You don't have to be the hero of the conversation. There's more benefit to the other person in being heard and validated than any type of advice you could give. Besides, you can always talk more later.

"You'll always have another opportunity," says Kevin. There are no tidy conclusions in life, same goes for conversations. Most of them are just the first step in a much richer ongoing dialogue and a deeper relationship.

Step 7: Validate Them for Being Vulnerable
Opening up to someone else is hard. It takes a lot to be vulnerable to another person. Sharing your feelings isn't weak, it's one of the bravest things a person can do. So let the other person know that.

Thank them for opening up. Show appreciation that the person trusts you.

This small act of acknowledging the other person's vulnerability can open the door to future conversations. An opportunity for you to ask them "How's it going?" and have another enriching discussion.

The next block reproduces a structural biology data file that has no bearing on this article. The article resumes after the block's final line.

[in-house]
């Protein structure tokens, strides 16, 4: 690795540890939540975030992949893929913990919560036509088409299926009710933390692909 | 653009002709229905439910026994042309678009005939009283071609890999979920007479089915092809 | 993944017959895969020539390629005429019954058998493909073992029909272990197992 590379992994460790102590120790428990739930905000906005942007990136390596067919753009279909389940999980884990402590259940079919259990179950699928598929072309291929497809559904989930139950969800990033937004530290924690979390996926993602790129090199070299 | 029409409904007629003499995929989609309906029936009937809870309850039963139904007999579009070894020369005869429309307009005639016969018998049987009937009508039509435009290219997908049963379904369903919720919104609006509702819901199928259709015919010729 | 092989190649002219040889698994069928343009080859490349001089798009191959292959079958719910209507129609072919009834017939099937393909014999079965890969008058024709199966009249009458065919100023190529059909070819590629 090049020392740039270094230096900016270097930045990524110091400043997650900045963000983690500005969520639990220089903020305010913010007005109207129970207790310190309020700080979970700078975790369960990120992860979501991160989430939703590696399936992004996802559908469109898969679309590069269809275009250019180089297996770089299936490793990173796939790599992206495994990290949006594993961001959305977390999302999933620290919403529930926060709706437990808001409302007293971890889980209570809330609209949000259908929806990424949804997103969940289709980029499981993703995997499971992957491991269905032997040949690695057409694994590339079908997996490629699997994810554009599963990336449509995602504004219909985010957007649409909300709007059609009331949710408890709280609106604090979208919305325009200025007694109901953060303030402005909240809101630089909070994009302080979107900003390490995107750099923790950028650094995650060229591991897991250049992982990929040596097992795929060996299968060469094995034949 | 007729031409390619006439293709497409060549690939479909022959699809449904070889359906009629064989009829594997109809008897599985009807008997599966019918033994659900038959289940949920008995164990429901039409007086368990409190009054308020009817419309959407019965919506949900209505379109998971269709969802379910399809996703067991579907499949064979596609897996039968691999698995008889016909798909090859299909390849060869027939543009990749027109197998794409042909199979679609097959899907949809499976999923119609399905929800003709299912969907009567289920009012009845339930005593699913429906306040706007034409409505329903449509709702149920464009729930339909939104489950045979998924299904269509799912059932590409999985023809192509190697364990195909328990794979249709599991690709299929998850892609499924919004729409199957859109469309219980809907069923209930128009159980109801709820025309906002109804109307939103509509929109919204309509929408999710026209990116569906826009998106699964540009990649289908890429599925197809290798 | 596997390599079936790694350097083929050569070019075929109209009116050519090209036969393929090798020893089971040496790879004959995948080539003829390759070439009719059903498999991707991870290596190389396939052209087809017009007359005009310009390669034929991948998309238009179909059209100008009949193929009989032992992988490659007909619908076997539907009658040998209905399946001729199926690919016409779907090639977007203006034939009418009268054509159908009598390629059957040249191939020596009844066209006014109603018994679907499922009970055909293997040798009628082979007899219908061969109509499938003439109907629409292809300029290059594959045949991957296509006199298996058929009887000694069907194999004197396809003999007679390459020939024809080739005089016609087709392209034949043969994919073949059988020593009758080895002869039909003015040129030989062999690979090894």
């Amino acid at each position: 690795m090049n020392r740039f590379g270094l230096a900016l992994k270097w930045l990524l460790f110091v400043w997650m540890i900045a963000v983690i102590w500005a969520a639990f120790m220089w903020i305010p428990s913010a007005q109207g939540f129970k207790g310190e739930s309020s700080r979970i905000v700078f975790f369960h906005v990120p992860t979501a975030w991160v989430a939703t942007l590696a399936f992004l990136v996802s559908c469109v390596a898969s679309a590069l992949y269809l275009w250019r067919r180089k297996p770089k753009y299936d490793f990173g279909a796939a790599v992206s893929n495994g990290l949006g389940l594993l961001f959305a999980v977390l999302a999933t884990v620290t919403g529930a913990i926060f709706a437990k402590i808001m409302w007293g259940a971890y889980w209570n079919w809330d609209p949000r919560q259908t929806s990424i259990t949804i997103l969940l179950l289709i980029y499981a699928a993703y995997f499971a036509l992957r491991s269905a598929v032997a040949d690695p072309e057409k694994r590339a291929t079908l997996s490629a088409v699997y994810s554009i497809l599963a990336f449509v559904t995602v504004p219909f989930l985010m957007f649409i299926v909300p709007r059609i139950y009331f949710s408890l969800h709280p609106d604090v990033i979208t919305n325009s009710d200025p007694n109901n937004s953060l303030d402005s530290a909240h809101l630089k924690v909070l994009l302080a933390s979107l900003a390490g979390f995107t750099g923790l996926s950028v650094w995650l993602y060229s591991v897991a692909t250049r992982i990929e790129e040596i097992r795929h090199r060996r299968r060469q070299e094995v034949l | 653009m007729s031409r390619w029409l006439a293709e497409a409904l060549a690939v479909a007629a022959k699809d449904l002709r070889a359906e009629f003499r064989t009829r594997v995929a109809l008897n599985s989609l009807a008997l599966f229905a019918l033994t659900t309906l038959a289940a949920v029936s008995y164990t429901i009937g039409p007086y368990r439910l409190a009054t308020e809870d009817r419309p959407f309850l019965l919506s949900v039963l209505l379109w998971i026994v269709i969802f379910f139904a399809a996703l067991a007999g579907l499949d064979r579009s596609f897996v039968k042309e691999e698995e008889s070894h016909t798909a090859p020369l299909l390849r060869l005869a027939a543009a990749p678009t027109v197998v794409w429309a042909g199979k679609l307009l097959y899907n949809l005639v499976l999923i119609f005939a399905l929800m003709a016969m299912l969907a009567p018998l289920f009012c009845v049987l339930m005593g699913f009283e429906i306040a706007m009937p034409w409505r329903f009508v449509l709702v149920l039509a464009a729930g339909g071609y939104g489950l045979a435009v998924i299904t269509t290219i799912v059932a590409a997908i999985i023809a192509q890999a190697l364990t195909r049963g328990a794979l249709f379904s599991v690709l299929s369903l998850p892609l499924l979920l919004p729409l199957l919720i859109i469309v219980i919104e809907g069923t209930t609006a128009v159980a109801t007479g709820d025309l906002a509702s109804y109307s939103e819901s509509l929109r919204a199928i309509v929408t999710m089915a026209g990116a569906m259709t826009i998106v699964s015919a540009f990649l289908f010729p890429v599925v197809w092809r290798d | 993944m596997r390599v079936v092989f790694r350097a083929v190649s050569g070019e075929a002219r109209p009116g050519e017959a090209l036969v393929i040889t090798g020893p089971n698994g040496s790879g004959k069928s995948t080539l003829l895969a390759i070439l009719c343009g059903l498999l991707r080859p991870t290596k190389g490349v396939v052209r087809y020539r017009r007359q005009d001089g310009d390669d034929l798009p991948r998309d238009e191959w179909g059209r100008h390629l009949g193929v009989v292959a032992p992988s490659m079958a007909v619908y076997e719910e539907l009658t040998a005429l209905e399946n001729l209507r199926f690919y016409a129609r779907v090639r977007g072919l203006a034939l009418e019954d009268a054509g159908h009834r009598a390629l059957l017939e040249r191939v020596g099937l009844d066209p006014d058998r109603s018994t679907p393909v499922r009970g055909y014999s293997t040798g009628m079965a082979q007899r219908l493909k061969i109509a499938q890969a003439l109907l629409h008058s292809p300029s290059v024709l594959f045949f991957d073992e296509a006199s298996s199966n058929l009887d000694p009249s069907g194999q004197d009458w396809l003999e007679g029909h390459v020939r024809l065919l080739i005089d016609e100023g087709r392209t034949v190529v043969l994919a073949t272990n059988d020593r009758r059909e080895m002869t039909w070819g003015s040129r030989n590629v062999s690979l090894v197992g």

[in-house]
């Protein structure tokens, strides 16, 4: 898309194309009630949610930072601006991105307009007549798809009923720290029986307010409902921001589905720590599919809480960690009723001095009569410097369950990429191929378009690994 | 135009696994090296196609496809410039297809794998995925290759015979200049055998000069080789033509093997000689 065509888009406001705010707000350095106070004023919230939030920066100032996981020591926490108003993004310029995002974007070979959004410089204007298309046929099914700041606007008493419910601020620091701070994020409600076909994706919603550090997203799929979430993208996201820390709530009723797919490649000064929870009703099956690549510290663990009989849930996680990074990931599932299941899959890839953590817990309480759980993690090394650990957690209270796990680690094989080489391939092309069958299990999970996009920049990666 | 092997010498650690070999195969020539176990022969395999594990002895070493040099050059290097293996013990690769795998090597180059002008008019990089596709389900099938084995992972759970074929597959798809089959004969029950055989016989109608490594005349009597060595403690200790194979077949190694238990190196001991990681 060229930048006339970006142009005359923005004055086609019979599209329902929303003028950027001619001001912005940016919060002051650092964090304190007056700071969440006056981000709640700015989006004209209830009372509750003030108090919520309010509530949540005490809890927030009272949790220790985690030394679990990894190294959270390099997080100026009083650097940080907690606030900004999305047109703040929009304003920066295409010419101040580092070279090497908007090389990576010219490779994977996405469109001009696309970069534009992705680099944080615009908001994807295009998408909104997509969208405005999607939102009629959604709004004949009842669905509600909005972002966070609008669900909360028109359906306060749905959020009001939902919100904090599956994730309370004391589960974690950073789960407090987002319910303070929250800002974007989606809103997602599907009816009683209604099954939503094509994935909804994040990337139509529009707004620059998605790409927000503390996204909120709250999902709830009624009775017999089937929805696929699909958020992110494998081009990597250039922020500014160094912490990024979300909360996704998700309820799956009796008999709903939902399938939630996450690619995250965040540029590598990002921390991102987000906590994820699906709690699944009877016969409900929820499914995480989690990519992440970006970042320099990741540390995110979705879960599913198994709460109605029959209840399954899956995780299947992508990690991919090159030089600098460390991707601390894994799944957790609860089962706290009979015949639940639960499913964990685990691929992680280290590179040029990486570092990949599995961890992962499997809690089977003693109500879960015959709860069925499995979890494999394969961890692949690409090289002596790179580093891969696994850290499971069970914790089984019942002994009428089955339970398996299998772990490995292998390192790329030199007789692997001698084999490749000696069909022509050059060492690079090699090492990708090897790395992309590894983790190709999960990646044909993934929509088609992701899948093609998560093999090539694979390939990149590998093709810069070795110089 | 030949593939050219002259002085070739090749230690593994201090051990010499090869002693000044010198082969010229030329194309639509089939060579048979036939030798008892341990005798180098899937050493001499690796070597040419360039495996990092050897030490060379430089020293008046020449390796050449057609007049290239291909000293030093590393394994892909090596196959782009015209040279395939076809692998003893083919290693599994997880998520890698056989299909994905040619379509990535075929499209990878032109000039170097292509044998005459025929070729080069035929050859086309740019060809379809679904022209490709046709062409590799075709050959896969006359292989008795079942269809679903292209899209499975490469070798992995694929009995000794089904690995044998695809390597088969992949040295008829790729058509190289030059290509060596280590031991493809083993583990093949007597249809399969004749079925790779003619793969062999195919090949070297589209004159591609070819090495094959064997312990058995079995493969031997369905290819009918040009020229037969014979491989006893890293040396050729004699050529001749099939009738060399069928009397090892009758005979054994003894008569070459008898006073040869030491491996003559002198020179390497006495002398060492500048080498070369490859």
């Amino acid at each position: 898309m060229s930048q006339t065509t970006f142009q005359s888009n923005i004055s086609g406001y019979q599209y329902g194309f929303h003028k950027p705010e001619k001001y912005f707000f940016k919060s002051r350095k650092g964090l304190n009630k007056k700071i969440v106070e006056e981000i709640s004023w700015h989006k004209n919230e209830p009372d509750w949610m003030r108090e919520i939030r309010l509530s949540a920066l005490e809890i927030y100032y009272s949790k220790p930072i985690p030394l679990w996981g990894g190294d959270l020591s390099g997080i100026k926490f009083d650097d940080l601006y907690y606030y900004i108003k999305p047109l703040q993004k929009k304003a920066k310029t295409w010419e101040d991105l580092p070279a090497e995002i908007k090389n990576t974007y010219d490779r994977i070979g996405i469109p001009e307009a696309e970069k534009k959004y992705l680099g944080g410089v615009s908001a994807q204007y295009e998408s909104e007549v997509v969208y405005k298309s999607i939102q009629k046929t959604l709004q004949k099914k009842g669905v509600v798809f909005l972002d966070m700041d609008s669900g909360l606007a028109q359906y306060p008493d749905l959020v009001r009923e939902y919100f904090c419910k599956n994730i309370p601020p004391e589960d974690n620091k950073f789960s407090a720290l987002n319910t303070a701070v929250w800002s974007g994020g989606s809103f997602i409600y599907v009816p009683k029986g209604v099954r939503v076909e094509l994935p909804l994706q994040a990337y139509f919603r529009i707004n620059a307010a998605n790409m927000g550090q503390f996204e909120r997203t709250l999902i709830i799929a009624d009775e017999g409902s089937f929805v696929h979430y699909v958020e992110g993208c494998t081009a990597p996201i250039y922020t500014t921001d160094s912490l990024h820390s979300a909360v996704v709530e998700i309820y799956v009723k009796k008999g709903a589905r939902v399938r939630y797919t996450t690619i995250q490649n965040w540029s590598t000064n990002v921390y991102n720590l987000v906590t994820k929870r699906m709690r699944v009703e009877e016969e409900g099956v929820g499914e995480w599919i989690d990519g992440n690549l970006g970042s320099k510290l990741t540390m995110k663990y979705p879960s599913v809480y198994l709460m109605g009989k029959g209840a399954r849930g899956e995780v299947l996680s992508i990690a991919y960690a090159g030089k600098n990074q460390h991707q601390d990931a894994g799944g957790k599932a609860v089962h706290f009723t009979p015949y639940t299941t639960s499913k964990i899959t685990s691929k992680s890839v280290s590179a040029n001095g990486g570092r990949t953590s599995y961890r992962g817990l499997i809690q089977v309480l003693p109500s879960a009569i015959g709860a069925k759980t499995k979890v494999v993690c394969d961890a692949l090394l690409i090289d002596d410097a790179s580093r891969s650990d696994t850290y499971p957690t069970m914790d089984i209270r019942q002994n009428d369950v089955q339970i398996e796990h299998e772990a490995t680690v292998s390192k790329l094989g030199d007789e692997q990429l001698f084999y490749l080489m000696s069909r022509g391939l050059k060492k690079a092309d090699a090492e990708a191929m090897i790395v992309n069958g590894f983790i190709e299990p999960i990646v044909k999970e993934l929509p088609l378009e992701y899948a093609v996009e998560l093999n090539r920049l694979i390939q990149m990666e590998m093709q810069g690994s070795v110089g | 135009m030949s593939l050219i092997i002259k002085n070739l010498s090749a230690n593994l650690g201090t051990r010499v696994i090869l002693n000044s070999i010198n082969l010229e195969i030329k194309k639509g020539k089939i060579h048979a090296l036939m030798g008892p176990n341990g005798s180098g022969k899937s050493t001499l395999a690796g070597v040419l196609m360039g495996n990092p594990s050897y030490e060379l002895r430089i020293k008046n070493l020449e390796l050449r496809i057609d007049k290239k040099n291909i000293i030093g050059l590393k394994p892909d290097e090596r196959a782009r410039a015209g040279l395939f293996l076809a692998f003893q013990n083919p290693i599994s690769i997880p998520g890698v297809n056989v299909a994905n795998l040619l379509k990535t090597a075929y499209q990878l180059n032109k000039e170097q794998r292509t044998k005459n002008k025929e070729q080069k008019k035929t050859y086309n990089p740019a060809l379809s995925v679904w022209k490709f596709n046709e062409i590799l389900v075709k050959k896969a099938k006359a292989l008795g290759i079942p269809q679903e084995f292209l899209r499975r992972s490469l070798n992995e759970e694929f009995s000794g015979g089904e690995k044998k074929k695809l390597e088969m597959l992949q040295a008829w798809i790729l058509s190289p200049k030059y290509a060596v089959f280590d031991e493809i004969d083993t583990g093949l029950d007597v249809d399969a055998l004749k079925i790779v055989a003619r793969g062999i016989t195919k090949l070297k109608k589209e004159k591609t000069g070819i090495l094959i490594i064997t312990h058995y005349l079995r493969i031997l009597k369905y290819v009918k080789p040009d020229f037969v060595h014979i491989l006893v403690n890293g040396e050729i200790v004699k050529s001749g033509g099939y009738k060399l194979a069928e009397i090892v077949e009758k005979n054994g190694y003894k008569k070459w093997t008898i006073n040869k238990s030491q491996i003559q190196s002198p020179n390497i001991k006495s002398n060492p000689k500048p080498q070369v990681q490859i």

You'll never find a solution to someone's problems in a single discussion. Treat every difficult conversation as the first step of support.

Asking the Hard Questions

If you see signs of depression or suicide in a friend or loved one, having a conversation about it can be especially difficult. When a person is in crisis, it's more important than ever to be brave and be a good listener.

Ask questions that seek to understand how they're feeling rather than deflect the emotional topic. These questions may be extremely uncomfortable to you, but it provides an opportunity for you to get involved and help them get the support they need.

For example, ask things like "Tell me more about how you are feeling. "Are you feeling suicidal?" "Have you had thoughts about ending your life?"